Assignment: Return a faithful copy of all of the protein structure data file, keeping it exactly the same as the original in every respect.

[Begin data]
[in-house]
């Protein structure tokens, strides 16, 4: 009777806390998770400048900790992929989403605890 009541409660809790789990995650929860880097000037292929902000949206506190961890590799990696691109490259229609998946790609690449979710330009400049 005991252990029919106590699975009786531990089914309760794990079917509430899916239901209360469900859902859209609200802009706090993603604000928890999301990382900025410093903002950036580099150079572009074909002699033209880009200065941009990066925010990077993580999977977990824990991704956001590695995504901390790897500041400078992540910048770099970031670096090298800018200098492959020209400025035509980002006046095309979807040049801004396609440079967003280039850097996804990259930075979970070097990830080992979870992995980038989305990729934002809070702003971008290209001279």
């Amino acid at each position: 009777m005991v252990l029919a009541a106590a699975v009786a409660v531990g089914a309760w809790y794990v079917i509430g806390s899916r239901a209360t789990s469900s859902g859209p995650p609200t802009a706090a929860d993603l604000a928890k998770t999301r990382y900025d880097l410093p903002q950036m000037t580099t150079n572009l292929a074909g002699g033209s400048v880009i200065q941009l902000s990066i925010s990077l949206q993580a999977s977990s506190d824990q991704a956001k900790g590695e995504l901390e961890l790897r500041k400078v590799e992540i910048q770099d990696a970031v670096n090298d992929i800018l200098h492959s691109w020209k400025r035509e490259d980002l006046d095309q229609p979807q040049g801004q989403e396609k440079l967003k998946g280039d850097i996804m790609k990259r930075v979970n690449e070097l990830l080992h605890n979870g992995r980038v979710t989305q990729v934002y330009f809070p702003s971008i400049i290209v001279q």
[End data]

[in-house]
């Protein structure tokens, strides 16, 4: 009777806390998770400048900790992929989403605890 009541409660809790789990995650929860880097000037292929902000949206506190961890590799990696691109490259229609998946790609690449979710330009400049 005991252990029919106590699975009786531990089914309760794990079917509430899916239901209360469900859902859209609200802009706090993603604000928890999301990382900025410093903002950036580099150079572009074909002699033209880009200065941009990066925010990077993580999977977990824990991704956001590695995504901390790897500041400078992540910048770099970031670096090298800018200098492959020209400025035509980002006046095309979807040049801004396609440079967003280039850097996804990259930075979970070097990830080992979870992995980038989305990729934002809070702003971008290209001279």
């Amino acid at each position: 009777m005991v252990l029919a009541a106590a699975v009786a409660v531990g089914a309760w809790y794990v079917i509430g806390s899916r239901a209360t789990s469900s859902g859209p995650p609200t802009a706090a929860d993603l604000a928890k998770t999301r990382y900025d880097l410093p903002q950036m000037t580099t150079n572009l292929a074909g002699g033209s400048v880009i200065q941009l902000s990066i925010s990077l949206q993580a999977s977990s506190d824990q991704a956001k900790g590695e995504l901390e961890l790897r500041k400078v590799e992540i910048q770099d990696a970031v670096n090298d992929i800018l200098h492959s691109w020209k400025r035509e490259d980002l006046d095309q229609p979807q040049g801004q989403e396609k440079l967003k998946g280039d850097i996804m790609k990259r930075v979970n690449e070097l990830l080992h605890n979870g992995r980038v979710t989305q990729v934002y330009f809070p702003s971008i400049i290209v001279q």